Russia’s Deposit Insurance Agency: banks have coped with the crisis so far
But talking to RT, Andrey Melnikov, the deputy head of the Deposit Insurance Agency, explains that unlike previous economic troubles in the country, such as at the end of the ’90s, this time Russians maintained faith in their local banks.
AM: “Last year we saw significant growth in deposits in Russian banks. The funds raised from the population grew 26.7% – nobody could have imagined it at the beginning of last year. Although our estimates were close, we predicted growth around 20%, it could be viewed as a troublesome indicator. It means people are saving more than spending, but the positive view is the population is adopting a more cautious position concerning their budget planning. We expect deposits to grow another 20% in 2010. In absolute figures it will be around $50 billion as in 2009.”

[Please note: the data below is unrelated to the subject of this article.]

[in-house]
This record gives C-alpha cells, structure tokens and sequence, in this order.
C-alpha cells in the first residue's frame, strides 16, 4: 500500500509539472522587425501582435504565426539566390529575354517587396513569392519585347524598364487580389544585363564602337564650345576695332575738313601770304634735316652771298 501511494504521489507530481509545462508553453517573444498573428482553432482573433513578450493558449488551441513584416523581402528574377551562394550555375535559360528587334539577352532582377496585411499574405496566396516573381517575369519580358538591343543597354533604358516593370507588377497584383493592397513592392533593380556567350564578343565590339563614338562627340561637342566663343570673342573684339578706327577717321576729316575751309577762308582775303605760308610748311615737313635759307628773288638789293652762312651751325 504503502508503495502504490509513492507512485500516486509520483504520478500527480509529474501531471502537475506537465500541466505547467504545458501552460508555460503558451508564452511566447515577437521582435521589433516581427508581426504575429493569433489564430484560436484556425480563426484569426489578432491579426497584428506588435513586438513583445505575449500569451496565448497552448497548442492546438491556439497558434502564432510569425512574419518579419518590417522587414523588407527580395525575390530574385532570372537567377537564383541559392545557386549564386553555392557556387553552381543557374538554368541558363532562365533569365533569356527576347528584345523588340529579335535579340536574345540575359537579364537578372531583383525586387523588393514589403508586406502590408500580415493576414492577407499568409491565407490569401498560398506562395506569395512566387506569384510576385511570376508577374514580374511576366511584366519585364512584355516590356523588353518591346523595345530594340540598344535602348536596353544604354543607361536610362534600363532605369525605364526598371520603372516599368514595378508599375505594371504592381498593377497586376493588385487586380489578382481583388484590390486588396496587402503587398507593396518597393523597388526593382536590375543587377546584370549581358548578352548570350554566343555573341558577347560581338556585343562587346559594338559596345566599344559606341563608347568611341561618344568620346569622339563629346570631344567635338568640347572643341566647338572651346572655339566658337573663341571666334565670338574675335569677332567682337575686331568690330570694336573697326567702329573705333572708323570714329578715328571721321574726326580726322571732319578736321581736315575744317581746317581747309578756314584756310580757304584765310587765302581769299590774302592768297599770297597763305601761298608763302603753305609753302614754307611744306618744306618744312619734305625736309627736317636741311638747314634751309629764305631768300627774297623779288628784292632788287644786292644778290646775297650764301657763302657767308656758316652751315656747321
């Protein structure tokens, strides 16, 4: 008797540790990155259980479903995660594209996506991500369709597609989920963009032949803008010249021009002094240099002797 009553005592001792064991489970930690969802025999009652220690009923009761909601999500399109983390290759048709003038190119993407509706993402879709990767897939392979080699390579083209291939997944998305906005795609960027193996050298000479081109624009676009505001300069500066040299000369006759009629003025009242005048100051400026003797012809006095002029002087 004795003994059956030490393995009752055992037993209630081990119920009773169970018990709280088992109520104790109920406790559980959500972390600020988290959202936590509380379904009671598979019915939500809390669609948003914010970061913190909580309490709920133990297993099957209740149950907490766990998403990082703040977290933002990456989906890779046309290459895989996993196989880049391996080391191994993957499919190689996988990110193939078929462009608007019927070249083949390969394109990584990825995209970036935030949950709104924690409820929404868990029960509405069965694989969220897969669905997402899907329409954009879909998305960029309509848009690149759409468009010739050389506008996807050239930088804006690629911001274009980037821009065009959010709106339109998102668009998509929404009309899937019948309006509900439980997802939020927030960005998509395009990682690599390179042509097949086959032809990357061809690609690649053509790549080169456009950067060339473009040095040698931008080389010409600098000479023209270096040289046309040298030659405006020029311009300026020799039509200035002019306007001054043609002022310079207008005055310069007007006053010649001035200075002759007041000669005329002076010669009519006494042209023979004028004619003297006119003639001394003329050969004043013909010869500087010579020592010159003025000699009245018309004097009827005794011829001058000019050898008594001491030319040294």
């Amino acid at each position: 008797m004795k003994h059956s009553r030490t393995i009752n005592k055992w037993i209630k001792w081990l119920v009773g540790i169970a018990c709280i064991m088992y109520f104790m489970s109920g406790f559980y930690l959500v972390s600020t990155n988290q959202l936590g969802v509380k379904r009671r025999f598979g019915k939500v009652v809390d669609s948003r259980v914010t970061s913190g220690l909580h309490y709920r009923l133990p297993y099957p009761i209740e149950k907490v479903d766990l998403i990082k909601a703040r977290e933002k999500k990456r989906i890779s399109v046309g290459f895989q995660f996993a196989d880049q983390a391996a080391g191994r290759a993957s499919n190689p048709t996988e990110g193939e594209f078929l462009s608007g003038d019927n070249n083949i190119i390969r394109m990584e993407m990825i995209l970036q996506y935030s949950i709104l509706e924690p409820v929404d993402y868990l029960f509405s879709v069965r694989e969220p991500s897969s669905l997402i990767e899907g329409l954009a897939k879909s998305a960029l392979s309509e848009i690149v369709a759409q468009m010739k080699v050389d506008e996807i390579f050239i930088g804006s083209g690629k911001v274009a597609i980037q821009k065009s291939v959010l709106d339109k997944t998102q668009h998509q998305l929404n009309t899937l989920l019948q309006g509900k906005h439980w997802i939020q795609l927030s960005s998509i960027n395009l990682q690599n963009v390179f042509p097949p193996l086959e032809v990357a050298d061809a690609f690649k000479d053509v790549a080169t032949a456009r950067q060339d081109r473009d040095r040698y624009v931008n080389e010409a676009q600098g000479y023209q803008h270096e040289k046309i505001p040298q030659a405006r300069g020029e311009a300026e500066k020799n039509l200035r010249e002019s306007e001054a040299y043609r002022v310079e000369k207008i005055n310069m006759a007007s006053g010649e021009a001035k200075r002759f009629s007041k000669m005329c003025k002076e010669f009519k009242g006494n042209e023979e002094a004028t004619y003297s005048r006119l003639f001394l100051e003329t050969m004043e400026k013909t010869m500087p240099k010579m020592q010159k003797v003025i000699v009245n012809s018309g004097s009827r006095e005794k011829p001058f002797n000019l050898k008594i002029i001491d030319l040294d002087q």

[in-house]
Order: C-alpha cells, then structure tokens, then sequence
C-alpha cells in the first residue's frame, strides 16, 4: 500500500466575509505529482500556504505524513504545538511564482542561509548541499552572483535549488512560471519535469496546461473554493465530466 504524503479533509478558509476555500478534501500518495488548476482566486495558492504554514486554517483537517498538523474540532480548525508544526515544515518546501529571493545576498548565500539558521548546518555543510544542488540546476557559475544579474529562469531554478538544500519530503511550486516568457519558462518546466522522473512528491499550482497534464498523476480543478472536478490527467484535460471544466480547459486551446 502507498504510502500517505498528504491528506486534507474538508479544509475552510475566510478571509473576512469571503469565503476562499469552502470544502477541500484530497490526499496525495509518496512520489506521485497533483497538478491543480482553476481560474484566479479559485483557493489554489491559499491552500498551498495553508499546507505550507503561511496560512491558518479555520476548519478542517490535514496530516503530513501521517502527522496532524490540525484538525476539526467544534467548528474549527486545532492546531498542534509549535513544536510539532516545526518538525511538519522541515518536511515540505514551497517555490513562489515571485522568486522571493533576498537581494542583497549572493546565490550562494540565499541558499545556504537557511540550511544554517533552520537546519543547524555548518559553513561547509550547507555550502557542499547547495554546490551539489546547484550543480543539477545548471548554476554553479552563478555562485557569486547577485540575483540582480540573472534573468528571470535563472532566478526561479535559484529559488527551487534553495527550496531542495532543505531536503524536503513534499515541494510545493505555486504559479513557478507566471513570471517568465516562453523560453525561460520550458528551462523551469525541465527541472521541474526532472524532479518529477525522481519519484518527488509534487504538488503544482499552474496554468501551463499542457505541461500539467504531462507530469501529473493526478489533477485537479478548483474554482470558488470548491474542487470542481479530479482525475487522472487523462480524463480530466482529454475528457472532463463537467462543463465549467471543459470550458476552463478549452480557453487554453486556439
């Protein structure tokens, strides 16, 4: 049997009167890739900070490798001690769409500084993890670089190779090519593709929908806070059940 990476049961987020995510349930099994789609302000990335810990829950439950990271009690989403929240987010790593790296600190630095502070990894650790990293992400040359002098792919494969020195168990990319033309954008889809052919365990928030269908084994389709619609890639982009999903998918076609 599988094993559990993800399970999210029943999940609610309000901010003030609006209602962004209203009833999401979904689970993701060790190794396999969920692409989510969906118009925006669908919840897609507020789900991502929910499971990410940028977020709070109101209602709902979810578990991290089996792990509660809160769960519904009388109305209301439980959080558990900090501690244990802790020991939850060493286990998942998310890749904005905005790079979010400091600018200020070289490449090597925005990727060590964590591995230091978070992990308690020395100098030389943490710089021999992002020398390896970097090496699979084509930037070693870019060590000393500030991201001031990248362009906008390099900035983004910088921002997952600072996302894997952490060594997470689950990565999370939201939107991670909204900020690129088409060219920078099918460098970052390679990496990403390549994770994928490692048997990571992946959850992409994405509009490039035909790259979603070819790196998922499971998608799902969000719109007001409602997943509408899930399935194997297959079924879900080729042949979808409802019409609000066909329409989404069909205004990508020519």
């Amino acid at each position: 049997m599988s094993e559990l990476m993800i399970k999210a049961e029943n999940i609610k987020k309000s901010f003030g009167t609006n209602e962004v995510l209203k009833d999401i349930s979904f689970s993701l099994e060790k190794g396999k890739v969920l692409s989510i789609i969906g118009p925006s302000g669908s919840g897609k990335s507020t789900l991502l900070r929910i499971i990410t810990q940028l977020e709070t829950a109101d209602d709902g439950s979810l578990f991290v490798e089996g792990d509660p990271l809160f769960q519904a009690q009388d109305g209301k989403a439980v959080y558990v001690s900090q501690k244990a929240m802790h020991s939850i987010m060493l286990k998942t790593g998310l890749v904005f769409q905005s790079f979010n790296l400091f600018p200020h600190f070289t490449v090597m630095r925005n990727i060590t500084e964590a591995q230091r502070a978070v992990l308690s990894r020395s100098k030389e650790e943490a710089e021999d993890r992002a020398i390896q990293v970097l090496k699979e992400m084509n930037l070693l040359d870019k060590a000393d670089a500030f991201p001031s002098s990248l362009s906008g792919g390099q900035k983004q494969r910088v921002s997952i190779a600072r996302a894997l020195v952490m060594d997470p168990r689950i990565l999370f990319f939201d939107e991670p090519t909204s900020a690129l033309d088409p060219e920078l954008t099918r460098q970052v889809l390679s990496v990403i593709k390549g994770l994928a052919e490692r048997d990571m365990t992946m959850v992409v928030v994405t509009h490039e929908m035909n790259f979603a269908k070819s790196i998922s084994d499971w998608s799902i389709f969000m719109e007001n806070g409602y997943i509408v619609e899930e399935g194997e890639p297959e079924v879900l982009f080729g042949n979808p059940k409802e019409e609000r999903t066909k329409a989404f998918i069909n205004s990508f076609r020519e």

RT: What is the situation with bad loans?
AM: “We consider the situation not as easy, but not a desperate one. If we talk in figures, the level of bad loans for the middle of next year is expected to be 12%. It's not a critical level for the banking system. The system is capable of handling the problem – government help will not be necessary. There will be casualties, but they will be the weakest banks in the system.
The current level of bad loans is around 5.2%. So the figure of 12% is the ceiling for that indicator. December traditionally sees a rise in deposits in Russia, and even the crisis did not change that pattern in Russia."
RT: What is the main strategy of the agency right now and where is the fund investing?
AM: “We pursue a conservative strategy. We hold around 11% in cash in accounts held by the Central bank, 38% is in government securities, 44% is in corporate bonds, and 8% is in blue-chip shares. That is the risky part of our package, but it gave us significant growth during the last year.”